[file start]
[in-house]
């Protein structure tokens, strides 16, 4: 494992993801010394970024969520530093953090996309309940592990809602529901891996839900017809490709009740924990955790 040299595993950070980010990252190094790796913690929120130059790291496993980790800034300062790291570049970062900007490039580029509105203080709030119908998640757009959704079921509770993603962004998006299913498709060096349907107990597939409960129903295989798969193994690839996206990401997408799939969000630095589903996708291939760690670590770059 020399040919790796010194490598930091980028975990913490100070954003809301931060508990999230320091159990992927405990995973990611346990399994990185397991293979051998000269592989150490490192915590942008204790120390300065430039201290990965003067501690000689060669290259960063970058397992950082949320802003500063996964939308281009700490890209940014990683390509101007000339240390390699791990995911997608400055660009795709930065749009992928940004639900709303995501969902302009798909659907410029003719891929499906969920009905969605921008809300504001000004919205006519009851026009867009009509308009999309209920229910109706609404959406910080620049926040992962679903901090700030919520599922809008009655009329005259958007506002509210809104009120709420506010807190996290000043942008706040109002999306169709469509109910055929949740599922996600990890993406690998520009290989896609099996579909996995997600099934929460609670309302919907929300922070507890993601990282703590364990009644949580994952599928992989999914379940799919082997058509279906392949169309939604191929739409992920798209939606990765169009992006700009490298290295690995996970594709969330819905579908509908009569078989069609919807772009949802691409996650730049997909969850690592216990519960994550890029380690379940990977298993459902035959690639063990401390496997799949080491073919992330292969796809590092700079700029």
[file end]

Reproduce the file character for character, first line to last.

[in-house]
């Protein structure tokens, strides 16, 4: 494992993801010394970024969520530093953090996309309940592990809602529901891996839900017809490709009740924990955790 040299595993950070980010990252190094790796913690929120130059790291496993980790800034300062790291570049970062900007490039580029509105203080709030119908998640757009959704079921509770993603962004998006299913498709060096349907107990597939409960129903295989798969193994690839996206990401997408799939969000630095589903996708291939760690670590770059 020399040919790796010194490598930091980028975990913490100070954003809301931060508990999230320091159990992927405990995973990611346990399994990185397991293979051998000269592989150490490192915590942008204790120390300065430039201290990965003067501690000689060669290259960063970058397992950082949320802003500063996964939308281009700490890209940014990683390509101007000339240390390699791990995911997608400055660009795709930065749009992928940004639900709303995501969902302009798909659907410029003719891929499906969920009905969605921008809300504001000004919205006519009851026009867009009509308009999309209920229910109706609404959406910080620049926040992962679903901090700030919520599922809008009655009329005259958007506002509210809104009120709420506010807190996290000043942008706040109002999306169709469509109910055929949740599922996600990890993406690998520009290989896609099996579909996995997600099934929460609670309302919907929300922070507890993601990282703590364990009644949580994952599928992989999914379940799919082997058509279906392949169309939604191929739409992920798209939606990765169009992006700009490298290295690995996970594709969330819905579908509908009569078989069609919807772009949802691409996650730049997909969850690592216990519960994550890029380690379940990977298993459902035959690639063990401390496997799949080491073919992330292969796809590092700079700029």